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Publication numberUS2056990 A
Publication typeGrant
Publication dateOct 13, 1936
Filing dateOct 13, 1934
Priority dateOct 13, 1934
Publication numberUS 2056990 A, US 2056990A, US-A-2056990, US2056990 A, US2056990A
InventorsSymonds Cleon W
Original AssigneeSymonds Cleon W
Export CitationBiBTeX, EndNote, RefMan
External Links: USPTO, USPTO Assignment, Espacenet
Ultraviolet ray instrument
US 2056990 A
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Description  (OCR text may contain errors)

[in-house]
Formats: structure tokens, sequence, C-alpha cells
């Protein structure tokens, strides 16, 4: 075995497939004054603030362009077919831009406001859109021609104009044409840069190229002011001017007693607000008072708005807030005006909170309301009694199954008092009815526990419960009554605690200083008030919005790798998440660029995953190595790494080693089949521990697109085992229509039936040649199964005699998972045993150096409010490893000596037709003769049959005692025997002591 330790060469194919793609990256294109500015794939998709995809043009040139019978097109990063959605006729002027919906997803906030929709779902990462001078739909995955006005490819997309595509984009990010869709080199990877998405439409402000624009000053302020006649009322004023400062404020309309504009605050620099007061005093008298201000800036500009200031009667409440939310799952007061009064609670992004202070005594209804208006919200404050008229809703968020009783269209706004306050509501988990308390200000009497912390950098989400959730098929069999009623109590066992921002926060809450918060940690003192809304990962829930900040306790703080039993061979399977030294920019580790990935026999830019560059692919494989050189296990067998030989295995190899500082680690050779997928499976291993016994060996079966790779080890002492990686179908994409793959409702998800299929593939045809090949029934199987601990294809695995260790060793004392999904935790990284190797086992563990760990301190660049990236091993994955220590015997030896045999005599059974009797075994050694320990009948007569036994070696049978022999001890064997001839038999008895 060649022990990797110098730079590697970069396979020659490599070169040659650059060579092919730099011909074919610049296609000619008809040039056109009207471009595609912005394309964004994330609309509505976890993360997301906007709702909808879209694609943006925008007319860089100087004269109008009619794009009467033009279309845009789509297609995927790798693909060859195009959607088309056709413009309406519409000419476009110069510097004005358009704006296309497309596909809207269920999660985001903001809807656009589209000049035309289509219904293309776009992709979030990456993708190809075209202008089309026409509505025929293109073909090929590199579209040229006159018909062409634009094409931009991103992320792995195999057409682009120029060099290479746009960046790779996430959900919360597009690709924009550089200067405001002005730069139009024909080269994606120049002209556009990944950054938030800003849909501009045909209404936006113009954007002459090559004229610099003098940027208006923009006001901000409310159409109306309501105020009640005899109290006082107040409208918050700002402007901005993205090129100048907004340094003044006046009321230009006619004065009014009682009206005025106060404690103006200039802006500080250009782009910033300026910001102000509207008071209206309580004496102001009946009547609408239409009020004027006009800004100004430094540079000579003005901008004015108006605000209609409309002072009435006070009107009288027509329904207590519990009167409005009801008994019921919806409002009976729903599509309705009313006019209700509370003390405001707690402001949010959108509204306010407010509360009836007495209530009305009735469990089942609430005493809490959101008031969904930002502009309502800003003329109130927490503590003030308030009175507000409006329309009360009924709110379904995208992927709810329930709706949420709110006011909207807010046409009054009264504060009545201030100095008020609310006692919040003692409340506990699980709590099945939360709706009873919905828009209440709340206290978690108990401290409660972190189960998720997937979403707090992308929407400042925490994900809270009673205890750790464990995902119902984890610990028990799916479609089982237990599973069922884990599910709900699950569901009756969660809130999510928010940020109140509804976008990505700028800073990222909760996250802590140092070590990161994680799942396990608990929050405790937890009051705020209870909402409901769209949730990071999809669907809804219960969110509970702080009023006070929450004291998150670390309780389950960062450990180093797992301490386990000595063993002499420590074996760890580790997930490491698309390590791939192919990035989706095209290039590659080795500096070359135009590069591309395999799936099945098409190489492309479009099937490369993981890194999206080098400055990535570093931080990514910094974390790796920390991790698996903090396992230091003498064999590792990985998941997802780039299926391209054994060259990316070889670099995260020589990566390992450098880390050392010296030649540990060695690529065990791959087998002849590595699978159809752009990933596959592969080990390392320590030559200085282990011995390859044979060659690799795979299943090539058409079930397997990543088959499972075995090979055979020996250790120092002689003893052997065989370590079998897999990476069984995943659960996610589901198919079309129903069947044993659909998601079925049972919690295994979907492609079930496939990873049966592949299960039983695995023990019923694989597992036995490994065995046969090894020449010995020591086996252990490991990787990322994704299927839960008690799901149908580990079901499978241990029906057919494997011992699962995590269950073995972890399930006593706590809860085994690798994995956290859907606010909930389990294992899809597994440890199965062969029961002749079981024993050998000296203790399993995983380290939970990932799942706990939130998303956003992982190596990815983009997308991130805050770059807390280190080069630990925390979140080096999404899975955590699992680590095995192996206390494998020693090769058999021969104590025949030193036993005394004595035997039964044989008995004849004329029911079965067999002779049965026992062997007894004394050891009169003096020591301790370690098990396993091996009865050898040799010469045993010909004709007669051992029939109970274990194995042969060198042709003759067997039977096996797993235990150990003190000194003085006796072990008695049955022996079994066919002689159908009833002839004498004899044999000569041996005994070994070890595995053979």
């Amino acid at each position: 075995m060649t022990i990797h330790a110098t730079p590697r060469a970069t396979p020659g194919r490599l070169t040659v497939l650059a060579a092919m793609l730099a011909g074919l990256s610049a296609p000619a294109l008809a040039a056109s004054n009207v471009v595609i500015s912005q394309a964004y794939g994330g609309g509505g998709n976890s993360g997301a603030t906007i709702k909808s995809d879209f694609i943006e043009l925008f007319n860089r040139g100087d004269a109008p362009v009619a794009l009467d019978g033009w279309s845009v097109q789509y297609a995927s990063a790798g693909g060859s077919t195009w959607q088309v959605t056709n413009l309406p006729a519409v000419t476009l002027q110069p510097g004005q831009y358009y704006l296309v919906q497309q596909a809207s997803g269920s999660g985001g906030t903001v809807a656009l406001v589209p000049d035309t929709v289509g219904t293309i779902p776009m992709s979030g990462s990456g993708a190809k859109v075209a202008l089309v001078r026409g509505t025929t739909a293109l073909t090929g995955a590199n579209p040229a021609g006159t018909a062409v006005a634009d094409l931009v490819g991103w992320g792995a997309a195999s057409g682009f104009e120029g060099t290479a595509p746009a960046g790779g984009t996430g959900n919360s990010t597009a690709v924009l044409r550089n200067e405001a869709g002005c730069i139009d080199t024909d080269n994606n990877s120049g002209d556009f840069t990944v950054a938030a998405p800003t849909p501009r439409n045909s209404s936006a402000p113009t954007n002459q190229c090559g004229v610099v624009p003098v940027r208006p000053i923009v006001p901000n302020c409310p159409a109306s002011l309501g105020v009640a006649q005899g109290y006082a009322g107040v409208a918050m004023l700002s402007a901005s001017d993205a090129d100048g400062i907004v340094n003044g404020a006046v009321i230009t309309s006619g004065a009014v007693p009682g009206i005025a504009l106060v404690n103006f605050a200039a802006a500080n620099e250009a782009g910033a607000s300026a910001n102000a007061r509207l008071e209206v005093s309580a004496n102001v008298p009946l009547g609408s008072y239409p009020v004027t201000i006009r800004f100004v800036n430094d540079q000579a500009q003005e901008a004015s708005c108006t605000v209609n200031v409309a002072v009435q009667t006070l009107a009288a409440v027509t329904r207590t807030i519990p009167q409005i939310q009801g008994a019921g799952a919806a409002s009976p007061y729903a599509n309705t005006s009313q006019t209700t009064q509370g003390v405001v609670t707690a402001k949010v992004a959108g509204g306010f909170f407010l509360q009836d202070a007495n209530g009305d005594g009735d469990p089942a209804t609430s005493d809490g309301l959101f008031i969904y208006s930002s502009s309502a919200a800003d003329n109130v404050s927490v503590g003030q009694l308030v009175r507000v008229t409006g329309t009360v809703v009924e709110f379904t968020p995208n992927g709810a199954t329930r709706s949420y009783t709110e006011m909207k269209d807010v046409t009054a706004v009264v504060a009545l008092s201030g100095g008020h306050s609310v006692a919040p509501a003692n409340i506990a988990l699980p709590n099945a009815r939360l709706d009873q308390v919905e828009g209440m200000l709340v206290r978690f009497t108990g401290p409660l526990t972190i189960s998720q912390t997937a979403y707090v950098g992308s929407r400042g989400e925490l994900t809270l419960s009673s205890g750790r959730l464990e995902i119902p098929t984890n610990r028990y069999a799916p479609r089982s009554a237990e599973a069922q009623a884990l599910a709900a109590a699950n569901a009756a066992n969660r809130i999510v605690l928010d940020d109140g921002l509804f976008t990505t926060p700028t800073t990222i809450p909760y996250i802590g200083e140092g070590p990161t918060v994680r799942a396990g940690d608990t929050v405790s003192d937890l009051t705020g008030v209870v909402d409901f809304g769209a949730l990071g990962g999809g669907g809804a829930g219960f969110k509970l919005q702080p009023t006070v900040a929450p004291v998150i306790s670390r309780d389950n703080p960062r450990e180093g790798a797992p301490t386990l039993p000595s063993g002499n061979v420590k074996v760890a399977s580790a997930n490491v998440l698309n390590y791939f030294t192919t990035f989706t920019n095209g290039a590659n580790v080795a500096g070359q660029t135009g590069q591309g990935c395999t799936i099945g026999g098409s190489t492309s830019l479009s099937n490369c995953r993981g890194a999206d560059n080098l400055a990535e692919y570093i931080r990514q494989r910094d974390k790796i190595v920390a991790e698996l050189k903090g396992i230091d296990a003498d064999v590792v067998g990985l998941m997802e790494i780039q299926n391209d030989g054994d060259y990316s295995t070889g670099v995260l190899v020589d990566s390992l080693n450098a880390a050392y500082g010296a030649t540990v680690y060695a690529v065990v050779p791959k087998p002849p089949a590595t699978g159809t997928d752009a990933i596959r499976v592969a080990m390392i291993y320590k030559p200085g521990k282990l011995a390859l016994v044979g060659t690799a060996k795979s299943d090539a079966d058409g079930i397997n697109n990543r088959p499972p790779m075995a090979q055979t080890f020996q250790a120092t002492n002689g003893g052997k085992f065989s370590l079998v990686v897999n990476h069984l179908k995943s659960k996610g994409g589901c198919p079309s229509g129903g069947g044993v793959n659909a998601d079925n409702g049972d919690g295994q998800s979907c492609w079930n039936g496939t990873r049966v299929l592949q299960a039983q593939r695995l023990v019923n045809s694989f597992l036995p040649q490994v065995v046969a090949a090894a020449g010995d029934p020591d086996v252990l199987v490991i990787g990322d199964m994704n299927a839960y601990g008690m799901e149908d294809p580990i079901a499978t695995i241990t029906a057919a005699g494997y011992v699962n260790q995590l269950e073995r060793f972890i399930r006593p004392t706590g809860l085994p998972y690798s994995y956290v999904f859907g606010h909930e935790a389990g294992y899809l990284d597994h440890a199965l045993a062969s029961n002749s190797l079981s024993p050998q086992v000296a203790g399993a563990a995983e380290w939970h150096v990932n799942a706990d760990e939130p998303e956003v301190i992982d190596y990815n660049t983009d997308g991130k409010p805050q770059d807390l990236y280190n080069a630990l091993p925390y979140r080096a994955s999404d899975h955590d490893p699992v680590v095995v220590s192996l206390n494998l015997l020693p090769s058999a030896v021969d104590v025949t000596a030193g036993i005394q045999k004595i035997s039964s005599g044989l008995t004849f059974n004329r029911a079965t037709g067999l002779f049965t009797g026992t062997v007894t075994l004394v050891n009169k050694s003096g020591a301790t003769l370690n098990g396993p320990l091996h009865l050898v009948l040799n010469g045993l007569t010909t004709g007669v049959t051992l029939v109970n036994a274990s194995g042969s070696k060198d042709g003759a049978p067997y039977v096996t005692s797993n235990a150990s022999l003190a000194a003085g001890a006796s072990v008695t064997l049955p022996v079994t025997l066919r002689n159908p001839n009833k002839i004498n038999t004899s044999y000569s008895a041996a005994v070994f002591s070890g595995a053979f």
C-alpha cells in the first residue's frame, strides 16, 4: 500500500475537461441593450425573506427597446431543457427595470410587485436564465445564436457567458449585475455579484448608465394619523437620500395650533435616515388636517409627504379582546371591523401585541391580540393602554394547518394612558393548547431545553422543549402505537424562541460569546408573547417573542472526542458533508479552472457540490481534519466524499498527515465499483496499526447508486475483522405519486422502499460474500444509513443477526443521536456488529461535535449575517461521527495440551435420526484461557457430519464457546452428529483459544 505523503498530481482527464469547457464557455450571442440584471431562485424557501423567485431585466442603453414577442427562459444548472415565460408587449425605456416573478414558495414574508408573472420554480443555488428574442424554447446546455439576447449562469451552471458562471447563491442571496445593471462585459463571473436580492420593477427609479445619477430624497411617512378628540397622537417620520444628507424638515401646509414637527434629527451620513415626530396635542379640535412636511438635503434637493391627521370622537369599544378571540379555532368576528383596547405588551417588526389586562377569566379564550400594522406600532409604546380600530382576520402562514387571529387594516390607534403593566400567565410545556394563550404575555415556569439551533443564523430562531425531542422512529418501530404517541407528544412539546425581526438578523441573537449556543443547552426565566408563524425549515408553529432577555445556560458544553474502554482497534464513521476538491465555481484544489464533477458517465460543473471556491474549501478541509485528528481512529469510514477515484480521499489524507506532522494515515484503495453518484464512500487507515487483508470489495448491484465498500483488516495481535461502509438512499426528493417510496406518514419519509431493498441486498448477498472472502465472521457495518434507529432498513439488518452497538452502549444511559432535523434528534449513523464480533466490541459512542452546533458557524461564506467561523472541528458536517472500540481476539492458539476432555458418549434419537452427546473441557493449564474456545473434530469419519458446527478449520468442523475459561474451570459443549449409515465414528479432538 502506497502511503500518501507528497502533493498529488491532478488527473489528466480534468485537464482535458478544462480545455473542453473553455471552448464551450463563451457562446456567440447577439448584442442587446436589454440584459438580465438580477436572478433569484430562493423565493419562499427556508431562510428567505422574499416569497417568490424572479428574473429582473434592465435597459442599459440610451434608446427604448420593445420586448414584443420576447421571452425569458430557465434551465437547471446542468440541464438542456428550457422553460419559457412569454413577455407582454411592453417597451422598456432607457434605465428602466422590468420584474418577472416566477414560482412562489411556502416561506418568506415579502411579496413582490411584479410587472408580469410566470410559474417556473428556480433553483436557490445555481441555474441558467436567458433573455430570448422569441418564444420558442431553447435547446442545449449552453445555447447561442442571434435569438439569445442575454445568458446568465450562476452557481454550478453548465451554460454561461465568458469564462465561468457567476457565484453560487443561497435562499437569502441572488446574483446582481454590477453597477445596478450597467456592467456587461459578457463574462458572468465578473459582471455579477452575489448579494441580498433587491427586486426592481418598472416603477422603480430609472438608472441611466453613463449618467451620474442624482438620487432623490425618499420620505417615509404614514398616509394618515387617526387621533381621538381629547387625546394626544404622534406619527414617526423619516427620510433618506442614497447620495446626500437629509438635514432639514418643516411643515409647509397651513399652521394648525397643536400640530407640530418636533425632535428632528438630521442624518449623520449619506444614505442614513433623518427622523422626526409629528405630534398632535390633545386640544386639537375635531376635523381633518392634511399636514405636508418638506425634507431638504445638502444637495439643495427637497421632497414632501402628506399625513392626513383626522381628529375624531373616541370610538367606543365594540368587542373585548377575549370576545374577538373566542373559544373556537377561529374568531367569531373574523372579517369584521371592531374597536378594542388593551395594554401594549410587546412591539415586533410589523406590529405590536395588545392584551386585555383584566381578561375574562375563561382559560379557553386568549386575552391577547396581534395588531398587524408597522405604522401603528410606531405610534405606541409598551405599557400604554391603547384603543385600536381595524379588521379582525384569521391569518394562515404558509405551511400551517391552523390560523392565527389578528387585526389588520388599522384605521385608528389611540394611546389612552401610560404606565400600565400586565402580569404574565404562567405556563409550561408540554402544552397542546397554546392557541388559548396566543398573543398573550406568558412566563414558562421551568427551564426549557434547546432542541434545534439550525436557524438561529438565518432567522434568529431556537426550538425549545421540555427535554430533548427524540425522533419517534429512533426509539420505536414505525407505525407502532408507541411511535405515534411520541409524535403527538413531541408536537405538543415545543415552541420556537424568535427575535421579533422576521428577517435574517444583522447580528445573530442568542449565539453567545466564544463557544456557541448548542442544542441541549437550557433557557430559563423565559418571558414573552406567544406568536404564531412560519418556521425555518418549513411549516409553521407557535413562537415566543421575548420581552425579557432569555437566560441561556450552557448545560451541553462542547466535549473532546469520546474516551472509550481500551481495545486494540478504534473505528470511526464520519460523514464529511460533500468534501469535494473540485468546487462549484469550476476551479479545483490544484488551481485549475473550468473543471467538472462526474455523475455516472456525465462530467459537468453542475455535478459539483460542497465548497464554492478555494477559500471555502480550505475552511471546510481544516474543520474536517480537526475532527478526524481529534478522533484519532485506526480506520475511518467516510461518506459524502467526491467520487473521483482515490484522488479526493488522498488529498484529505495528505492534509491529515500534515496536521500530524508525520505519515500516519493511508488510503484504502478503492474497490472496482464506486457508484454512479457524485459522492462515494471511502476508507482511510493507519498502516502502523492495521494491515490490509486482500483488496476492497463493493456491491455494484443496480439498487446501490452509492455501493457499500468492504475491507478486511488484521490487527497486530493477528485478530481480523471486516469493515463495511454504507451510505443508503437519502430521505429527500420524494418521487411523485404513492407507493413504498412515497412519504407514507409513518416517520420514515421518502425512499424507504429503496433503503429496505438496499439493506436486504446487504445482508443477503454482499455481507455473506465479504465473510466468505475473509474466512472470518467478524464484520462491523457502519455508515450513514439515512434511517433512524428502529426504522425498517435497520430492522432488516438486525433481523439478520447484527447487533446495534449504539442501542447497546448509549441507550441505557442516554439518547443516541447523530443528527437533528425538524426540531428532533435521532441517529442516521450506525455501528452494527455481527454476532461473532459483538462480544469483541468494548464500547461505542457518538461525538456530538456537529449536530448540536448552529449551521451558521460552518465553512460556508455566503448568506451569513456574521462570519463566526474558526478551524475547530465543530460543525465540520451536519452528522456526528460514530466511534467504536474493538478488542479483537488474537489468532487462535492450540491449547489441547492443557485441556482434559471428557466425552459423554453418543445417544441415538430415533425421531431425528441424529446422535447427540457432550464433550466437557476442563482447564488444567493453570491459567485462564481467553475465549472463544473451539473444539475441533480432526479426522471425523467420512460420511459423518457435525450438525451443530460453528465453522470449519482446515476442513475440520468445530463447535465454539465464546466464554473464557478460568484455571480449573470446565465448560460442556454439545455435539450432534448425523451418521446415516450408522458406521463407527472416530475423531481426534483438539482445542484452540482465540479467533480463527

@et 3, 1936. c. w. sYMoNDs ULTRAVIOLET RAY INSTRUMENT Filed Oct. 13, 1934 I N VENTOR. @mam Patented Oft. la,` 1936 STATES 'PATENT OFFICE 3 Claims.

My invention relates to ultra-violet ray instruments of the type adapted to be inserted into a cavity of the human body for the purpose of sub- Jecting such cavity to the treatment of ultra-violet rays, and is a. further improvement upon the instrument shown in my United States Patent No. 1,794,557, in which I have shown various types of quartz rods for use with ultra-violet lamps, and which instrument is adapted to be inserted into cavities of the body.